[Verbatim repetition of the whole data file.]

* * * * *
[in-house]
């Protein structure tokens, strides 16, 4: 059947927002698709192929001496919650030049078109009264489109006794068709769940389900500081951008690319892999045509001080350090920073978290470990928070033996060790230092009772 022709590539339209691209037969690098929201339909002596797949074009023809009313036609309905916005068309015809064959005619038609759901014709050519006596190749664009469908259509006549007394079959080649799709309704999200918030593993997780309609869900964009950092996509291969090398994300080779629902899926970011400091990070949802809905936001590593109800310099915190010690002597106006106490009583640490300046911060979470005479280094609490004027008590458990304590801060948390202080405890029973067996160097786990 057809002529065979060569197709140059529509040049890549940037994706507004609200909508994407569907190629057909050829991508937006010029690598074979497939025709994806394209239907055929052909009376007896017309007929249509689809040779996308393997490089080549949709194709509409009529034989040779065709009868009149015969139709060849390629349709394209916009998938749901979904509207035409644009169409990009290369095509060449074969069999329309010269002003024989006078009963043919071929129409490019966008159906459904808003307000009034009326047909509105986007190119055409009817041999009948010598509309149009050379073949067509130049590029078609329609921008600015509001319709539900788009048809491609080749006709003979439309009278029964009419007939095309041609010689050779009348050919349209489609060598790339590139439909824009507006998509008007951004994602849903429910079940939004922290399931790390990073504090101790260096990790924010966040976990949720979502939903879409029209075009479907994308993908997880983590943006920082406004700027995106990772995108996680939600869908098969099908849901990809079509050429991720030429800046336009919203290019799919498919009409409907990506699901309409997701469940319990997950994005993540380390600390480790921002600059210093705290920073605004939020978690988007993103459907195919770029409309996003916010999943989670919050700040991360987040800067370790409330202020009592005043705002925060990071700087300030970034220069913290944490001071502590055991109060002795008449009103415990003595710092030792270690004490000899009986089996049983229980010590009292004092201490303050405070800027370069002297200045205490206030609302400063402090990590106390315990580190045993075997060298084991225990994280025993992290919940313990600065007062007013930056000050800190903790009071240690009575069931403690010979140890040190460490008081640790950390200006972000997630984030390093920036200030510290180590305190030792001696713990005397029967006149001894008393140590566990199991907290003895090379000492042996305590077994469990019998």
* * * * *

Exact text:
[in-house]
């Protein structure tokens, strides 16, 4: 059947927002698709192929001496919650030049078109009264489109006794068709769940389900500081951008690319892999045509001080350090920073978290470990928070033996060790230092009772 022709590539339209691209037969690098929201339909002596797949074009023809009313036609309905916005068309015809064959005619038609759901014709050519006596190749664009469908259509006549007394079959080649799709309704999200918030593993997780309609869900964009950092996509291969090398994300080779629902899926970011400091990070949802809905936001590593109800310099915190010690002597106006106490009583640490300046911060979470005479280094609490004027008590458990304590801060948390202080405890029973067996160097786990 057809002529065979060569197709140059529509040049890549940037994706507004609200909508994407569907190629057909050829991508937006010029690598074979497939025709994806394209239907055929052909009376007896017309007929249509689809040779996308393997490089080549949709194709509409009529034989040779065709009868009149015969139709060849390629349709394209916009998938749901979904509207035409644009169409990009290369095509060449074969069999329309010269002003024989006078009963043919071929129409490019966008159906459904808003307000009034009326047909509105986007190119055409009817041999009948010598509309149009050379073949067509130049590029078609329609921008600015509001319709539900788009048809491609080749006709003979439309009278029964009419007939095309041609010689050779009348050919349209489609060598790339590139439909824009507006998509008007951004994602849903429910079940939004922290399931790390990073504090101790260096990790924010966040976990949720979502939903879409029209075009479907994308993908997880983590943006920082406004700027995106990772995108996680939600869908098969099908849901990809079509050429991720030429800046336009919203290019799919498919009409409907990506699901309409997701469940319990997950994005993540380390600390480790921002600059210093705290920073605004939020978690988007993103459907195919770029409309996003916010999943989670919050700040991360987040800067370790409330202020009592005043705002925060990071700087300030970034220069913290944490001071502590055991109060002795008449009103415990003595710092030792270690004490000899009986089996049983229980010590009292004092201490303050405070800027370069002297200045205490206030609302400063402090990590106390315990580190045993075997060298084991225990994280025993992290919940313990600065007062007013930056000050800190903790009071240690009575069931403690010979140890040190460490008081640790950390200006972000997630984030390093920036200030510290180590305190030792001696713990005397029967006149001894008393140590566990199991907290003895090379000492042996305590077994469990019998």